Cardiac resynchronization therapy in congestive heart failure: The state of the art and future perspectives

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Abstract

Congestive heart failure (CHF) is one of the leading causes of morbidity and mortality worldwide. Up to 50% of CHF patients have intraventricular conduction disturbances such as left bundle branch block or nonspecific wide QRS complex on the body surface ECG. Intraventricular conduction delays cause dyssynchrony of the ventricles which in turn leads to regional movement abnormalities and worsening of cardiac function. Recent clinical trials have indicated that cardiac resynchronization therapy or biventricular pacing in CHF patients with left bundle branch block or wide QRS complex improves cardiac function class, exercise tolerance, maximum oxygen consumption and quality of life within the first 12 months of therapy. The number of hospitalizations and the use of intravenous medications for worsening heart failure are also reduced by this new therapy. Apart from the short to medium term clinical benefits, cardiac resynchronization therapy has not been shown to reduce overall cardiac mortality. The present article reviews the pathophysiology of ventricular dyssynchrony and evaluates the results of recent clinical trials on resynchronization therapy.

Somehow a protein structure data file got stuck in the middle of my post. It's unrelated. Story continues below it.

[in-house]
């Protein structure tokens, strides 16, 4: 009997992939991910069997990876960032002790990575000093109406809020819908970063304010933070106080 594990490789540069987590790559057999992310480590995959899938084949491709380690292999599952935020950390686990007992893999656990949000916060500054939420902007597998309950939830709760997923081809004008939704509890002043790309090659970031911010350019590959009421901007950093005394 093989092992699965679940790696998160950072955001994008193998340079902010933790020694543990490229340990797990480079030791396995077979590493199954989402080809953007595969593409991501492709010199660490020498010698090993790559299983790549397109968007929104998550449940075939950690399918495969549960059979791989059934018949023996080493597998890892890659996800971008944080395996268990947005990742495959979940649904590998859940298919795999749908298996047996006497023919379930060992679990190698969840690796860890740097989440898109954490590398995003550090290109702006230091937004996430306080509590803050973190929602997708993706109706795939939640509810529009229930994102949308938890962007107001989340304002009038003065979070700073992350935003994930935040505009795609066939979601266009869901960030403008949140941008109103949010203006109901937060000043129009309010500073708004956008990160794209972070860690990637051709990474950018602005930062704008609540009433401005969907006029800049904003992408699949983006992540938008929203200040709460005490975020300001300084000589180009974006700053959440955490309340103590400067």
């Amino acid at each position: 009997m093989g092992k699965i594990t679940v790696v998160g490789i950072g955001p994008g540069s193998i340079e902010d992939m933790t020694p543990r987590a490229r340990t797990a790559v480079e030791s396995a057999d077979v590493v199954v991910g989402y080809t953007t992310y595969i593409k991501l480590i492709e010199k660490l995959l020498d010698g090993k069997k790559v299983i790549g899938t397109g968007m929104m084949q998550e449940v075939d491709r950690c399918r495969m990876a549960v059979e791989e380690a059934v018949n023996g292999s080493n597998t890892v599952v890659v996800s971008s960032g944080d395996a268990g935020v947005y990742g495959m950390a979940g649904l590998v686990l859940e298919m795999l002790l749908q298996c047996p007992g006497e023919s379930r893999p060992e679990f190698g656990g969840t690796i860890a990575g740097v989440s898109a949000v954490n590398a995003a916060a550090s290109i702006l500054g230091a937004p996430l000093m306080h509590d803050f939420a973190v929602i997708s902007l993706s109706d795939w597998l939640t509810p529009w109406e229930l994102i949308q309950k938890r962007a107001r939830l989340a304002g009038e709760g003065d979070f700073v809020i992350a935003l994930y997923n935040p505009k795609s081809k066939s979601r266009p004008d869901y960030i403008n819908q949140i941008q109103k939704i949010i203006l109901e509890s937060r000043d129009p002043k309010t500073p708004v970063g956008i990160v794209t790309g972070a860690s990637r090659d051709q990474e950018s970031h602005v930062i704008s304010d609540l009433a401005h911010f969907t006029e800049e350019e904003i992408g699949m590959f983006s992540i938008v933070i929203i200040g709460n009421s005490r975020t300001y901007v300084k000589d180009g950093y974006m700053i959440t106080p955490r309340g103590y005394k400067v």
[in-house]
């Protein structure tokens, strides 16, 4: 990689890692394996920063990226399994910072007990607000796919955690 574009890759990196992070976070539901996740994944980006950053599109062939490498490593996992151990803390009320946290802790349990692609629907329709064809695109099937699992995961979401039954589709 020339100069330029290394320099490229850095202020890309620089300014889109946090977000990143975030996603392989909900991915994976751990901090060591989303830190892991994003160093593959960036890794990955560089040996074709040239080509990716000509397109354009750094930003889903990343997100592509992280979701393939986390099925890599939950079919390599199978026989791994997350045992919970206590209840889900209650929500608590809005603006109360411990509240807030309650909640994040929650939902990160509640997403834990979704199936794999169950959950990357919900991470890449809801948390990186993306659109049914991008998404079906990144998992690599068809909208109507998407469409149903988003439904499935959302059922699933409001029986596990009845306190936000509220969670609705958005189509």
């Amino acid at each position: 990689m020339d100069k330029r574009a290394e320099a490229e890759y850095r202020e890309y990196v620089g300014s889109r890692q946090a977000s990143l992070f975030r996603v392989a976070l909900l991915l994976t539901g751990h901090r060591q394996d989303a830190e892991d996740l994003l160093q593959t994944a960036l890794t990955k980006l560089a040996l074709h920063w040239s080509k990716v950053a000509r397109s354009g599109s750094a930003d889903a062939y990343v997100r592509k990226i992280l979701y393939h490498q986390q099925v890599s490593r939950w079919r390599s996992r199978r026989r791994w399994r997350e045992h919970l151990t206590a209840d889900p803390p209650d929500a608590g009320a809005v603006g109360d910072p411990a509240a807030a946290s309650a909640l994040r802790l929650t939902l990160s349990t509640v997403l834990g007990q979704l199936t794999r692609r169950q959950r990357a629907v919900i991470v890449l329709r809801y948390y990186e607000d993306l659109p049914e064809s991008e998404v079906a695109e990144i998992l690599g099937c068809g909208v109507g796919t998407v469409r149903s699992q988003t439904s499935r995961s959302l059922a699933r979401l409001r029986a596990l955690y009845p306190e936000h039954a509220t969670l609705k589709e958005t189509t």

Original languageEnglish
Pages (from-to)212-215
Number of pages4
JournalExperimental and Clinical Cardiology
Volume7
Issue number4
Publication statusPublished - 2003

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